If you don’t look at anything else in this issue, check out Judge Selya’s decision in LeVine v. Grubhub and the article which is linked to it below. A fun read.
Interstate Commerce Worker
Since SCOTUS decided Southwest Airlines Co. v. Saxon, 142 S. Ct. 1783 (2022), the lower courts have been figuring out the parameters of the “worker in interstate commerce” exception to the Federal Arbitration Act, 9 U.S.C. § 1. Two cases last Friday focused on the section’s scope.
Whitaker v. Enbridge (U.S.), Inc., 2022 U.S. Dist. LEXIS 217623 (S.D. Tex. December 2, 2022)(Lake, J), is a claim for unpaid overtime under the Fair Labor Standards Act. The plaintiff worked for an oil and gas pipeline transmission company. He asserted that he was “primarily responsible for ‘inspecting pipeline construction and repairs to ensure the application of coating meets’ company, industry, and government requirements.” Allegedly, if he did not perform his work correctly, the pipeline might explode, stopping the interflow flow of product. Enbridge moved to compel arbitration under Whitaker’s employment agreement; plaintiff did not dispute that he signed the agreement and that, if enforceable, it applies to his claim. However, he asserted that he was “engaged in foreign or interstate commerce.” Section 1 of the FAA provides that it does not “apply to contracts of employment” for such workers, and, therefore, Whitaker argued that the District Court could not compel arbitration. The court disagrees and grants the motion to compel. Judge Lake cites Saxon for the proposition that “a worker must play a play ‘direct and “necessary role in the free flow of goods” across borders’ to fall within the § 1 exception,” quoting Saxon at 1790 (Emphasis in Whitaker). The court opines that “Plaintiff does not handle or transport the oil and gas, and it can physically flow without his inspection. Although Plaintiff directly inspects pipelines, his effect on the flow of oil and gas is indirect.” The court distinguishes Saxon, in which SCOTUS applied the Section 1 exception to an airline ramp supervisor “who physically handled and loaded cargo onto and off of planes.” The opinion is noteworthy in that Judge Lake takes a deep dive into the statute’s statutory and historical context and its relation to cases under the Federal Employers Liability Act (FELA), the federal workers’ compensation act. Courts are going to be dealing with the outlines of Section 1 for a long time, so this is a case worth putting in your notebook.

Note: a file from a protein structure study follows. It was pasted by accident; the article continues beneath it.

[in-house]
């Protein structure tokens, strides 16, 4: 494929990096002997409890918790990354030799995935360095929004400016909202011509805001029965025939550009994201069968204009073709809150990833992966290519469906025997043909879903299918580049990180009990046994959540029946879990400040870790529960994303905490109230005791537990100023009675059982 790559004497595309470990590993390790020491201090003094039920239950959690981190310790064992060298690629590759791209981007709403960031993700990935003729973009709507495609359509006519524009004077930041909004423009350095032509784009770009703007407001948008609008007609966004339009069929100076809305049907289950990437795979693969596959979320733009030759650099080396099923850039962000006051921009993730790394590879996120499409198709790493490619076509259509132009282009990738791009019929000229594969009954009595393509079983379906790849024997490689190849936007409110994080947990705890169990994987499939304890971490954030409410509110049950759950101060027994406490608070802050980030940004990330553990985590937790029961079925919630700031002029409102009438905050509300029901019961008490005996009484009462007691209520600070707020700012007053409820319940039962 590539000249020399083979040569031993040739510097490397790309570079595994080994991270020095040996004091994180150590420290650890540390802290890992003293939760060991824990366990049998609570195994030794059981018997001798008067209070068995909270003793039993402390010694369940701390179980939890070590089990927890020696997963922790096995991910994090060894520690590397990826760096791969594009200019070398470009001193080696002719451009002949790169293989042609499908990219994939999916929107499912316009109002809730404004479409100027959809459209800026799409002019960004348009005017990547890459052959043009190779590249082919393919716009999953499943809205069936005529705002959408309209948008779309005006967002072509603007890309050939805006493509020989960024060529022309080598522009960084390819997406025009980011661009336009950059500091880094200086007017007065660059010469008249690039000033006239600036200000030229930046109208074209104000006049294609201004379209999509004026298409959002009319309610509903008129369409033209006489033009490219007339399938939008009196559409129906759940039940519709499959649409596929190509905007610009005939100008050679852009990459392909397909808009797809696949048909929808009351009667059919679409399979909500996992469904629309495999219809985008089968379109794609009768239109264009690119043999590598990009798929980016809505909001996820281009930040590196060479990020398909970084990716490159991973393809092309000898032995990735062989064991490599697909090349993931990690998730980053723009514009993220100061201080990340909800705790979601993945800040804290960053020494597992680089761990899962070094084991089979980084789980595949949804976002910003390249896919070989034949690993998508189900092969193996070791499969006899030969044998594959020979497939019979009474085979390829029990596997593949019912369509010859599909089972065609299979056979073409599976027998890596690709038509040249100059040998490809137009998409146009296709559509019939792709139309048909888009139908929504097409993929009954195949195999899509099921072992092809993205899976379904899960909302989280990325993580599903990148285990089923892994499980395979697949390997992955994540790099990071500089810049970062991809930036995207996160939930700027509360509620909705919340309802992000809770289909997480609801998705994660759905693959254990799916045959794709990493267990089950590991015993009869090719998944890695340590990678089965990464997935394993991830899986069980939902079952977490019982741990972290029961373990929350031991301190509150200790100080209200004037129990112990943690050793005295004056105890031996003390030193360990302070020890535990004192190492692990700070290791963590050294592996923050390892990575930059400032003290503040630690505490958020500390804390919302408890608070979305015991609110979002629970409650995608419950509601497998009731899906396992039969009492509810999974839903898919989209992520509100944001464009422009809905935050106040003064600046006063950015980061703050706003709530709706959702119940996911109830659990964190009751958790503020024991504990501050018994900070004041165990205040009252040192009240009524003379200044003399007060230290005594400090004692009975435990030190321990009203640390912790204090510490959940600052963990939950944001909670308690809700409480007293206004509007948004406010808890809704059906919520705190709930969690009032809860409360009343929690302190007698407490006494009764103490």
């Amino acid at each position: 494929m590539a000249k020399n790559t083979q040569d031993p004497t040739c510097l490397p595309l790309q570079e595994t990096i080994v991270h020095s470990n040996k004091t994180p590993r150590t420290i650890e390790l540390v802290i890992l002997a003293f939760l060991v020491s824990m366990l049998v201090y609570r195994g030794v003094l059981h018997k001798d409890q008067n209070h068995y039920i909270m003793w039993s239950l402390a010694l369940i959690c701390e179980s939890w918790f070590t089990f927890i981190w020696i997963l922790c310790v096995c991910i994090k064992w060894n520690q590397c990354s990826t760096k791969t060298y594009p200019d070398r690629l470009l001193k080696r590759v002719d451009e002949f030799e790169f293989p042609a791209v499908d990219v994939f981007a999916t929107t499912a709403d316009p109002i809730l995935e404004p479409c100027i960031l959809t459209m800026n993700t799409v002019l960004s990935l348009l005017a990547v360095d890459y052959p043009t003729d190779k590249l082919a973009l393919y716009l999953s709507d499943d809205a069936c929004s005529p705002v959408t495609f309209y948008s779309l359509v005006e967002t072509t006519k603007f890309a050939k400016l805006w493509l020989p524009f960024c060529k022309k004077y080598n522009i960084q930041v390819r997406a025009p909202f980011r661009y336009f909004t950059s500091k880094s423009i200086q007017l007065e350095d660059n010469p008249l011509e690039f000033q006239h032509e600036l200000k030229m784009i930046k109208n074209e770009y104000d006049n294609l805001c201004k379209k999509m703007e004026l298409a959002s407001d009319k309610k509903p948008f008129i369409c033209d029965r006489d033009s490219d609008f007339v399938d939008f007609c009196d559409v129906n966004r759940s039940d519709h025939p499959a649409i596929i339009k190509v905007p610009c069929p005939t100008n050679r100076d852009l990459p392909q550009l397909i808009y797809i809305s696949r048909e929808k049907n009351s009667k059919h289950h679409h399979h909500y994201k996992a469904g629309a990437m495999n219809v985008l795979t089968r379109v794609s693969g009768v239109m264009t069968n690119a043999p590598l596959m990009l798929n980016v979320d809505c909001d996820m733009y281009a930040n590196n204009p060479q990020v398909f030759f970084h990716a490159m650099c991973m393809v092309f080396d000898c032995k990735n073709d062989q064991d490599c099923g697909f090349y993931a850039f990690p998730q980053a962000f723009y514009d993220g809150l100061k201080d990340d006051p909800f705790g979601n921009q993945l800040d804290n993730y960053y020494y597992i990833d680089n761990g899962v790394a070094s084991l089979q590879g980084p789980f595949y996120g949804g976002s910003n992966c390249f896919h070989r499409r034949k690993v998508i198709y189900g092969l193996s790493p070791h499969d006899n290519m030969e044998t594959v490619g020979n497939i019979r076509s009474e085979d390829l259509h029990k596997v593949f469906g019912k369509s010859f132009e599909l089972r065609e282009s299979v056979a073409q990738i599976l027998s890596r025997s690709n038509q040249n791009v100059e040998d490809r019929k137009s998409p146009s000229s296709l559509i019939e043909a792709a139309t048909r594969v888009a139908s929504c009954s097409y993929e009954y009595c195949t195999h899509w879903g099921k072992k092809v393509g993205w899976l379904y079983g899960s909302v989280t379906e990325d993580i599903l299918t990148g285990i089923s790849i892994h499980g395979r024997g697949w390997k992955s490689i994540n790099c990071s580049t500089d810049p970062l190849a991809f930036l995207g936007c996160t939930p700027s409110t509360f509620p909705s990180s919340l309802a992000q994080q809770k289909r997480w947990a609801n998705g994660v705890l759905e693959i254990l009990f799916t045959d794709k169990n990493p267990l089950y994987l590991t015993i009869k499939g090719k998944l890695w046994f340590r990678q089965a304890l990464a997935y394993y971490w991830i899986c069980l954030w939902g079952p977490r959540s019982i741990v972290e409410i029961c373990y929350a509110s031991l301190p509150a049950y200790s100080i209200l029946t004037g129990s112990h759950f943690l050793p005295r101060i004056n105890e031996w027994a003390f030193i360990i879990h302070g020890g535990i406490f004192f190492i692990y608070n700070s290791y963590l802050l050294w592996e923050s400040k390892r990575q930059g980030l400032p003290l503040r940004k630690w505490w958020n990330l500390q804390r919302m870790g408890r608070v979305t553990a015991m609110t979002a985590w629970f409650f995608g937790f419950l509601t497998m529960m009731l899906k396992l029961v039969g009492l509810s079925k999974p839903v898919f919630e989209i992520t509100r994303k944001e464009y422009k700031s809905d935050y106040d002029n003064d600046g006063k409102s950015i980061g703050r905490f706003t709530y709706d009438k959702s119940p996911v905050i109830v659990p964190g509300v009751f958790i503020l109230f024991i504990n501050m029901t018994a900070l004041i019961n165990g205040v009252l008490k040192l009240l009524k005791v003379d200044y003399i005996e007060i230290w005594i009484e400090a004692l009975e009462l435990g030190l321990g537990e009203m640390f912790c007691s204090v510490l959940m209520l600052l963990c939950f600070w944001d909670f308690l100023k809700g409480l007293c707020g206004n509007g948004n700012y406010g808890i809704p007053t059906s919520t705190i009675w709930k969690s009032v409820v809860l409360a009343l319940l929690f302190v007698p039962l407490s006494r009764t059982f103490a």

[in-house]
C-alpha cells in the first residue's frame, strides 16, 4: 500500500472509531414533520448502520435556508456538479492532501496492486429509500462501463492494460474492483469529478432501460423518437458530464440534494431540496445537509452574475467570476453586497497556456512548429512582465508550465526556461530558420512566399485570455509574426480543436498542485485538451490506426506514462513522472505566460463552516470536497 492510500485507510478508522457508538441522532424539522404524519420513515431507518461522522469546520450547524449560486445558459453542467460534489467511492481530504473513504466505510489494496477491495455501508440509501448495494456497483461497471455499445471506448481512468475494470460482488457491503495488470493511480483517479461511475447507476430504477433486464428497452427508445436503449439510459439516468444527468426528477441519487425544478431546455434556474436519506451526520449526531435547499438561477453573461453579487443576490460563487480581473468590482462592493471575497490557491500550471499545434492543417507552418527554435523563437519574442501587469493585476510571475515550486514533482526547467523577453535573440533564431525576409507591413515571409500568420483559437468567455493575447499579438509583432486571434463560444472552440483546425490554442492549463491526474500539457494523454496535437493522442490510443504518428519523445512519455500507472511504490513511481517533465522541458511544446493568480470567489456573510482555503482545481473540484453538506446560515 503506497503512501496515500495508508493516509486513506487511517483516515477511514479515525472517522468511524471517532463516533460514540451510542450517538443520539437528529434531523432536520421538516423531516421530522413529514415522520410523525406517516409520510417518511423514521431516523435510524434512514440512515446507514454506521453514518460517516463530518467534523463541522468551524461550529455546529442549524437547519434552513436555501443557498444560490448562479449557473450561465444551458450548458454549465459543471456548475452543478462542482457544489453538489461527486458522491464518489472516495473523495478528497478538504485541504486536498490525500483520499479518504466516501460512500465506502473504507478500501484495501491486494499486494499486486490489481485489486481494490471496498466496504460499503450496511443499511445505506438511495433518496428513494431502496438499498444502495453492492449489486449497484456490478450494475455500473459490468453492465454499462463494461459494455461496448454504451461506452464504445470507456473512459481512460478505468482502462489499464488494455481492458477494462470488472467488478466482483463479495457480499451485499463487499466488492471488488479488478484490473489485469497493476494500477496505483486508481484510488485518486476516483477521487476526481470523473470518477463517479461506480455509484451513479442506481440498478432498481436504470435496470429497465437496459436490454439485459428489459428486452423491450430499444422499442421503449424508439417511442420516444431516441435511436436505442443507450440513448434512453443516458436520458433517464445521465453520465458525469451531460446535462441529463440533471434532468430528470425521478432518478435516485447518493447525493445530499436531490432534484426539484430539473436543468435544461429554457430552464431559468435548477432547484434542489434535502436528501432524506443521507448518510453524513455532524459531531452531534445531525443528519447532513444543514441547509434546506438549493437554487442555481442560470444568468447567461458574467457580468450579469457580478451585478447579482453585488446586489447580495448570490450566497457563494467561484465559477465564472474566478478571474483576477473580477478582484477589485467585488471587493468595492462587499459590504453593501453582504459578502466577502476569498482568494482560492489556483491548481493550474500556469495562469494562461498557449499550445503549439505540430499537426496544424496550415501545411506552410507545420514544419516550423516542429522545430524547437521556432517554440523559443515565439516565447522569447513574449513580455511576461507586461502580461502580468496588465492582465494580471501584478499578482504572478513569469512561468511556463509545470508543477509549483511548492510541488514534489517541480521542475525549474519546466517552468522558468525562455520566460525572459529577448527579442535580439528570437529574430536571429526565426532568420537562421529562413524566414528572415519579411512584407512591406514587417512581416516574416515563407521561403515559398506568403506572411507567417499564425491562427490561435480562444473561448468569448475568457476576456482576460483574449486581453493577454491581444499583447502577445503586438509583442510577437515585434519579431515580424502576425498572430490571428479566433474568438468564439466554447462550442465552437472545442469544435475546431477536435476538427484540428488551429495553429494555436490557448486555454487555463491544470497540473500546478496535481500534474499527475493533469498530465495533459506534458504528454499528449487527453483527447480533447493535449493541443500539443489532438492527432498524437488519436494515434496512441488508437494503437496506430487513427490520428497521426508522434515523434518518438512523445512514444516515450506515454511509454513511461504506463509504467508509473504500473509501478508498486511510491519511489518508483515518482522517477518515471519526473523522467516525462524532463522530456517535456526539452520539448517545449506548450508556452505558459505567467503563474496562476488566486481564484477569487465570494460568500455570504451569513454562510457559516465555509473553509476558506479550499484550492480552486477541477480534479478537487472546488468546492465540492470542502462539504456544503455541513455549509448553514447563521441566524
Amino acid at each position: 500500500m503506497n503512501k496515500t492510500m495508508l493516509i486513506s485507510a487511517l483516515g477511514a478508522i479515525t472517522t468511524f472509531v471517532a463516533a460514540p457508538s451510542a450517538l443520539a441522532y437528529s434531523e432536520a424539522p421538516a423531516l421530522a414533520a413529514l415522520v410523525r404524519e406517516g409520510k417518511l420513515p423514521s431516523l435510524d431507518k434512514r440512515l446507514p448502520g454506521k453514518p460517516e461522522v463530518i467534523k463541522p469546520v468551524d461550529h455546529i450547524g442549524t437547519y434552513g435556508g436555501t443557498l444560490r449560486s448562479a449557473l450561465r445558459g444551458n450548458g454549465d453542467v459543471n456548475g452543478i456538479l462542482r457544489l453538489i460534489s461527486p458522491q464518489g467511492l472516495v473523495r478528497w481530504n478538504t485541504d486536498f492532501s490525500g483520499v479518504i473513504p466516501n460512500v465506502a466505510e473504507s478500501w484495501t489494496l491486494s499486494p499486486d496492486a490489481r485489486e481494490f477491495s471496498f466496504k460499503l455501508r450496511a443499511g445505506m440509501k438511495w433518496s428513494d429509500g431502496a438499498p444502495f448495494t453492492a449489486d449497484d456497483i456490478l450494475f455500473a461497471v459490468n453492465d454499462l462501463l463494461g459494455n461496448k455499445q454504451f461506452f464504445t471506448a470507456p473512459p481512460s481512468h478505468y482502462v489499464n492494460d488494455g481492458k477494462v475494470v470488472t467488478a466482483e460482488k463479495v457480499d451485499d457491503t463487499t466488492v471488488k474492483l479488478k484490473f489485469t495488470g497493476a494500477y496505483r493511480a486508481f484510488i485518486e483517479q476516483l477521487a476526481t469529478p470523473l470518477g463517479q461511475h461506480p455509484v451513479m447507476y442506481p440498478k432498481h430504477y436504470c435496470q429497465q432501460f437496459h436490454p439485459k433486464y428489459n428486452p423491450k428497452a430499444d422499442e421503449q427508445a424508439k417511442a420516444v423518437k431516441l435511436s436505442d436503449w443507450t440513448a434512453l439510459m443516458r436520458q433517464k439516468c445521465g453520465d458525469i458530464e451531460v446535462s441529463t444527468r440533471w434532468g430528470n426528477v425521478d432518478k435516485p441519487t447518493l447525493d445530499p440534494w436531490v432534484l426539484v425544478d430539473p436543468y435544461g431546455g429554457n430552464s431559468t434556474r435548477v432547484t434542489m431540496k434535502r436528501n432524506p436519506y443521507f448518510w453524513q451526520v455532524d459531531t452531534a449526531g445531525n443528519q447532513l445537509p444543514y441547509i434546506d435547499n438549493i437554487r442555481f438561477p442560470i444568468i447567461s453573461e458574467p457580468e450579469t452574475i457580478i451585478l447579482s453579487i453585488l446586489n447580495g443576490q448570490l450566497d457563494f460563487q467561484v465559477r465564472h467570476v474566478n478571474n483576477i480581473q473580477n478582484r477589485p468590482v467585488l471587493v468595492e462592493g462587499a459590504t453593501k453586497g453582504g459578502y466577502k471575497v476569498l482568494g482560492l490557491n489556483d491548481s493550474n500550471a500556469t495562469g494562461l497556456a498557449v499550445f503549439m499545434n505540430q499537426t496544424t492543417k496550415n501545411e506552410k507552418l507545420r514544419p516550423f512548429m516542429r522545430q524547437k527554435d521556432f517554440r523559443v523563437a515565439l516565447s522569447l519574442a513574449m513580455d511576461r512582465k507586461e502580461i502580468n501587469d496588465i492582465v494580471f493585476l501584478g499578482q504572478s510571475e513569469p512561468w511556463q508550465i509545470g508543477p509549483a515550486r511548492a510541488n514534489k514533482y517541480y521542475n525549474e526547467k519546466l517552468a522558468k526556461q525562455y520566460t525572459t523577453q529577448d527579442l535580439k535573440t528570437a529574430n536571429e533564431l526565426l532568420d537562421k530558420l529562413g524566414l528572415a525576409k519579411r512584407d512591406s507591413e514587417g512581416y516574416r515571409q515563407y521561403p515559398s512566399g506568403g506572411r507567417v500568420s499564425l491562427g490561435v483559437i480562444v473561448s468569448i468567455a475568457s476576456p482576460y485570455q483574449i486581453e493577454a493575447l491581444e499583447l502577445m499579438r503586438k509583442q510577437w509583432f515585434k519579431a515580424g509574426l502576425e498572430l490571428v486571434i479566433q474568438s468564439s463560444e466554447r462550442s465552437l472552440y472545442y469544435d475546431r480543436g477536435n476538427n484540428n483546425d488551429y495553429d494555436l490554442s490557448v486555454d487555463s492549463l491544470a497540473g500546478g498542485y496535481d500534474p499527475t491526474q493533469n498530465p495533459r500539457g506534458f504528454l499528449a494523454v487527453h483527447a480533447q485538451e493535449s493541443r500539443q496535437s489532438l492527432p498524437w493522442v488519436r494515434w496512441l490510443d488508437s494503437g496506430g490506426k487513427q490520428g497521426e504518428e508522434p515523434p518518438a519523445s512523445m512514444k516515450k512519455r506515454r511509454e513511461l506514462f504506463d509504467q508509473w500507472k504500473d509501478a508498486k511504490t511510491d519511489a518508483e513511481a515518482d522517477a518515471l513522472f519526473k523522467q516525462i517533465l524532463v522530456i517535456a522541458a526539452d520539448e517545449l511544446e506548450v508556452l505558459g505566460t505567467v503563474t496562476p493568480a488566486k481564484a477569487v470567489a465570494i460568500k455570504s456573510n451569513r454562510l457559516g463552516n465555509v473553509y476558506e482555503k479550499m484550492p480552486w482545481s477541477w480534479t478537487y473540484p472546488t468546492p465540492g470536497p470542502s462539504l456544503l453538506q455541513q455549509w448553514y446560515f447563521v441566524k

LeVine v. Grubhub Holdings, Inc. 2022 U.S. App. LEXIS 33321 (1st Cir. December 2, 2022), is a short opinion; it simply refers to the panel’s decision in Immediato v. Postmates, Inc., 2022 U.S. App. LEXIS 32848 (1st Cir. November 11, 2022), in which the same panel (Selya, J., writing for himself, Judge Lynch, and District Judge McElroy sitting by designation) held that couriers who deliver food from local restaurants and merchandise from local stores are not within the Section 1 exception. The way that Judge Selya gets there, though, is worth a quote. After citing Immediato, he opines that “it would serve no useful purpose to repastinate ground already well-plowed.” That one sent me to the dictionary: Respastination – “the act of digging over again,” Merriam-Webster.com. Judge Selya is well-known in the First Circuit for his erudition. One of his former clerks even wrote a compilation of the Judge’s greatest hits, Brodie, A Guide to ‘Selyaisms,’ National Law Journal, January 28, 2008, available at https://www.law.com/nationallawjournal/almID/1201169140964/ . Try out “philotheoparoptesism” on someone at the holiday table this year.
Personal Jurisdiction and Venue
Most of the cases in “Highlights” addressing motions to compel arbitration deal with the merits. Worth Group, Inc. v. Morales, 2022 U.S. Dist. LEXIS 217656 (S.D. Fla. Dec. 2, 2022)(McCabe, M.J.), is a reminder that counsel need to keep in mind lessons from 1L Civil Procedure. In May 2022, Respondent Morales commenced an arbitration in California. Petitioners were not included in the initial filing, but were added in an Amended Demand. The relevant arbitration clause provided that “all arbitration proceedings subject to this Agreement shall occur before [JAMS] in Palm County, Florida.” Since the arbitration was brought in California, Petitioners asked the arbitrator to dismiss them based on the quoted sentence. The arbitrator denied the motion. Petitioners, then, brought this action in Florida, seeking an order compelling Morales to refile the arbitration in that state and a stay of the California arbitration.